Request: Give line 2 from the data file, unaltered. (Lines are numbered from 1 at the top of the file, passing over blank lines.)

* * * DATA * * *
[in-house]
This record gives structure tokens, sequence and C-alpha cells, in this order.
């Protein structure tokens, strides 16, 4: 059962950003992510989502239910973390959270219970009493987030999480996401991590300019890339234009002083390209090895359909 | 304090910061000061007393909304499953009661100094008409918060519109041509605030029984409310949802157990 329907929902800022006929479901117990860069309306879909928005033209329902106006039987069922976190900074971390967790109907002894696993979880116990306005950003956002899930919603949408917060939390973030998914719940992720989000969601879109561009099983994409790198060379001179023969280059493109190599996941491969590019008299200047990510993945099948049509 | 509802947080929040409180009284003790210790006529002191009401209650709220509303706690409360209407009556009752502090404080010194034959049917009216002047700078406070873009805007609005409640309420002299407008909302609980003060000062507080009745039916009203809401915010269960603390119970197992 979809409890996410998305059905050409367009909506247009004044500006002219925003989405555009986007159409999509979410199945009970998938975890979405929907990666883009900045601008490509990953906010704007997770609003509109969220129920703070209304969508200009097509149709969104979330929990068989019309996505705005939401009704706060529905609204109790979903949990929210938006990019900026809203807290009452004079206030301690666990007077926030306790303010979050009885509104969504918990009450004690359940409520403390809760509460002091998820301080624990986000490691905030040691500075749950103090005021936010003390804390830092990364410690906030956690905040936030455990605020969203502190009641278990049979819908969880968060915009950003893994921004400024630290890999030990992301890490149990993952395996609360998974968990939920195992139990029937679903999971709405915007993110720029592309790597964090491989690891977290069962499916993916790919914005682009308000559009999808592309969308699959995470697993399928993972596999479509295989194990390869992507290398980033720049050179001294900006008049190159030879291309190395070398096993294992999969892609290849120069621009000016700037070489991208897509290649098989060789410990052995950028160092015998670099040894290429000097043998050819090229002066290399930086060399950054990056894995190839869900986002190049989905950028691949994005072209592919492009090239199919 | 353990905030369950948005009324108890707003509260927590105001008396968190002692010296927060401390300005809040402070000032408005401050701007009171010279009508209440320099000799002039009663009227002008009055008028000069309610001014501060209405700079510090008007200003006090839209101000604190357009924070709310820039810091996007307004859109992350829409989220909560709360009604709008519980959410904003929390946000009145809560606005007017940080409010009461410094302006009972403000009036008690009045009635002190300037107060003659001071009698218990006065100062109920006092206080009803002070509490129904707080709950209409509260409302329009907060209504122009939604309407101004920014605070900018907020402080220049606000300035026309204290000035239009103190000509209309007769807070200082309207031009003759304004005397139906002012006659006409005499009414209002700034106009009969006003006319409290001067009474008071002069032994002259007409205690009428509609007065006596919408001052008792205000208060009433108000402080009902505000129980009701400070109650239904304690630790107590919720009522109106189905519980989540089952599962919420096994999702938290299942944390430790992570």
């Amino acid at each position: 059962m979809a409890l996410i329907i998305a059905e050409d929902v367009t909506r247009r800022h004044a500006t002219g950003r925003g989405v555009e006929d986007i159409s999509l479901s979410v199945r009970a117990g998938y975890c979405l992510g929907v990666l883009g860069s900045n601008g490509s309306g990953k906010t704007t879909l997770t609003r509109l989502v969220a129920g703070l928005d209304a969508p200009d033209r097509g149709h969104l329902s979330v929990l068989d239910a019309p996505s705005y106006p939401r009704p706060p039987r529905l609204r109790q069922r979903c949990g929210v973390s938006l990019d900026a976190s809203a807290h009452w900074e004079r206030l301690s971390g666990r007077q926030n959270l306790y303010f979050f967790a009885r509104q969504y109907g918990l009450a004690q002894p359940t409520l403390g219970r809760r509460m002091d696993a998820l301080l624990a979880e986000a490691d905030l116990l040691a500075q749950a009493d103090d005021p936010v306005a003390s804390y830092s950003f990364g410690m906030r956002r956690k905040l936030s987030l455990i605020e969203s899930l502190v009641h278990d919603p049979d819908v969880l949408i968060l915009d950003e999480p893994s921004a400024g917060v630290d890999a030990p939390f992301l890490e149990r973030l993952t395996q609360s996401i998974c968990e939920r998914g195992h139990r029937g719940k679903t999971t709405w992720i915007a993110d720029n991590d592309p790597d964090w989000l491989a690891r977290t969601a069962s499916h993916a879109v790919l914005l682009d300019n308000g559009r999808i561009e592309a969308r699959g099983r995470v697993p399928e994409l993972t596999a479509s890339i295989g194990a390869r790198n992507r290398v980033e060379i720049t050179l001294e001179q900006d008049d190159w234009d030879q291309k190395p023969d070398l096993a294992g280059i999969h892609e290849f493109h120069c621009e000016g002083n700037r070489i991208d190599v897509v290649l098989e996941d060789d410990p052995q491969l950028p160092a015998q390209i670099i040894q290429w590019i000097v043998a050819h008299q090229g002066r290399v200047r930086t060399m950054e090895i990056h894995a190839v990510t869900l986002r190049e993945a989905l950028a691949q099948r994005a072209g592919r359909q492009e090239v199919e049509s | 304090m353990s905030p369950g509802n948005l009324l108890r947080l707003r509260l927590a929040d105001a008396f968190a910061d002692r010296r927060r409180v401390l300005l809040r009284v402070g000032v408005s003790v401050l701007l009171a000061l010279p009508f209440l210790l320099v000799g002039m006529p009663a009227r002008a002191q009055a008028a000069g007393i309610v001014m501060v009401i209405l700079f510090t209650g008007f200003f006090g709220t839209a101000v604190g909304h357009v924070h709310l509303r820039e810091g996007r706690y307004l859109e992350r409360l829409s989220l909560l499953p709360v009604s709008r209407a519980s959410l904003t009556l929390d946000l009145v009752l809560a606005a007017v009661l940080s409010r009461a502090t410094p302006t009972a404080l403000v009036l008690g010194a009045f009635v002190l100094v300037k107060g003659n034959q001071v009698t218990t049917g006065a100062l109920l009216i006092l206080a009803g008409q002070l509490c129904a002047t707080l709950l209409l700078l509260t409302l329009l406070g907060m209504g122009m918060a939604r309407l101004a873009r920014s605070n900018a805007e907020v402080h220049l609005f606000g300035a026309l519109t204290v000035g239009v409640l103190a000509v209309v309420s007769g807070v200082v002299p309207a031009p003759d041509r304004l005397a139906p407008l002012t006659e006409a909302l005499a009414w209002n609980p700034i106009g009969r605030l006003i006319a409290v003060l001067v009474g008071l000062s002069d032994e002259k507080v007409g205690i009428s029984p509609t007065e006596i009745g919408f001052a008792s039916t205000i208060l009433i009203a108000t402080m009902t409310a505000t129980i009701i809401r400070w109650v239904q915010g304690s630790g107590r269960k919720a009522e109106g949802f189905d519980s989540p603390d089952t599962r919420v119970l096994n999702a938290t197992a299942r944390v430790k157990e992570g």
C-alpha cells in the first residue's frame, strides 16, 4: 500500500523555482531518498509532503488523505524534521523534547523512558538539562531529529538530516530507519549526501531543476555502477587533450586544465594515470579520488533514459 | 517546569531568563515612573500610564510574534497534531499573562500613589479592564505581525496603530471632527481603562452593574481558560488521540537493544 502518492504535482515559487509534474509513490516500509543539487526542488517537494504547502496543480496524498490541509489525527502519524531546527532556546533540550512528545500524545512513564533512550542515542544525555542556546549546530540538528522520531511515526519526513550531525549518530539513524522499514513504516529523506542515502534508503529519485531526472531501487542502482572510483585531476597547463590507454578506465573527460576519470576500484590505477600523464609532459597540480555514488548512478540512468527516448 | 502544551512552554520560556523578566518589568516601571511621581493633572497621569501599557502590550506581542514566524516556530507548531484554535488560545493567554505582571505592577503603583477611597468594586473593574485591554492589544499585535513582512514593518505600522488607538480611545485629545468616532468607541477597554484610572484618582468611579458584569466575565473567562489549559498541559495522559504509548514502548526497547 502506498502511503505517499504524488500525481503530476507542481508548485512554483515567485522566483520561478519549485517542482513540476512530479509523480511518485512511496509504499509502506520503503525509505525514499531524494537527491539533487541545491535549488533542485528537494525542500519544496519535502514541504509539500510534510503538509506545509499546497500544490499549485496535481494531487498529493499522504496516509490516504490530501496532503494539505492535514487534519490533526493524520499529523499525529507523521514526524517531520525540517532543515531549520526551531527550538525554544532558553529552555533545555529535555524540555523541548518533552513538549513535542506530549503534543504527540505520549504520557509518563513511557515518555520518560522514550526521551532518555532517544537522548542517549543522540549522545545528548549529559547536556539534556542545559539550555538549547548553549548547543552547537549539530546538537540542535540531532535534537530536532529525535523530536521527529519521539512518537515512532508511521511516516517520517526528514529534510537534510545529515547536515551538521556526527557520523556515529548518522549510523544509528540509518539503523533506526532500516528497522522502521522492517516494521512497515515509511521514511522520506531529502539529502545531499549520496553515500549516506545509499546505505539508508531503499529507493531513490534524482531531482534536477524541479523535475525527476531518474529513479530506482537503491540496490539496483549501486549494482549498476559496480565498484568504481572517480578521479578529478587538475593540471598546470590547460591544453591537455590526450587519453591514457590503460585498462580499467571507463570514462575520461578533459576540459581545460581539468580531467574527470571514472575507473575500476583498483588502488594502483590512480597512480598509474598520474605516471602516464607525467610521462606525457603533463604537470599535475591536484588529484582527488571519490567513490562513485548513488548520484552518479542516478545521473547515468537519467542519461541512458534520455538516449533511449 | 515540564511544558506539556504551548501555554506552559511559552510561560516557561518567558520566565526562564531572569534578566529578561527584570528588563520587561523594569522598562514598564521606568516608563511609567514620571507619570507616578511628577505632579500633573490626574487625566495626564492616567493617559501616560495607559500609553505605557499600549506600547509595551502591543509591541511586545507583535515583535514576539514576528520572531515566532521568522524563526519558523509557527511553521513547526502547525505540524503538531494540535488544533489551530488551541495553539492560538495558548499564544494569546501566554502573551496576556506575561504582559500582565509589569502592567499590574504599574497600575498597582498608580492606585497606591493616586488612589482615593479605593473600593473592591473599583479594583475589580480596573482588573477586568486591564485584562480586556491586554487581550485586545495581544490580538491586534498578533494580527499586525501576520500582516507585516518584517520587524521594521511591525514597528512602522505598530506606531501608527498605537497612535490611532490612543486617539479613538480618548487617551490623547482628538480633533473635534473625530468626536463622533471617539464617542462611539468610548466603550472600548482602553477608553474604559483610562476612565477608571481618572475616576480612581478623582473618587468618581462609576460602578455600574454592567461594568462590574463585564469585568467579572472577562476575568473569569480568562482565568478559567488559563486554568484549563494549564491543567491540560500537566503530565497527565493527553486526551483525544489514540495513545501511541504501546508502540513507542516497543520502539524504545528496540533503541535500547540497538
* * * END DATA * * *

This record gives structure tokens, sequence and C-alpha cells, in this order.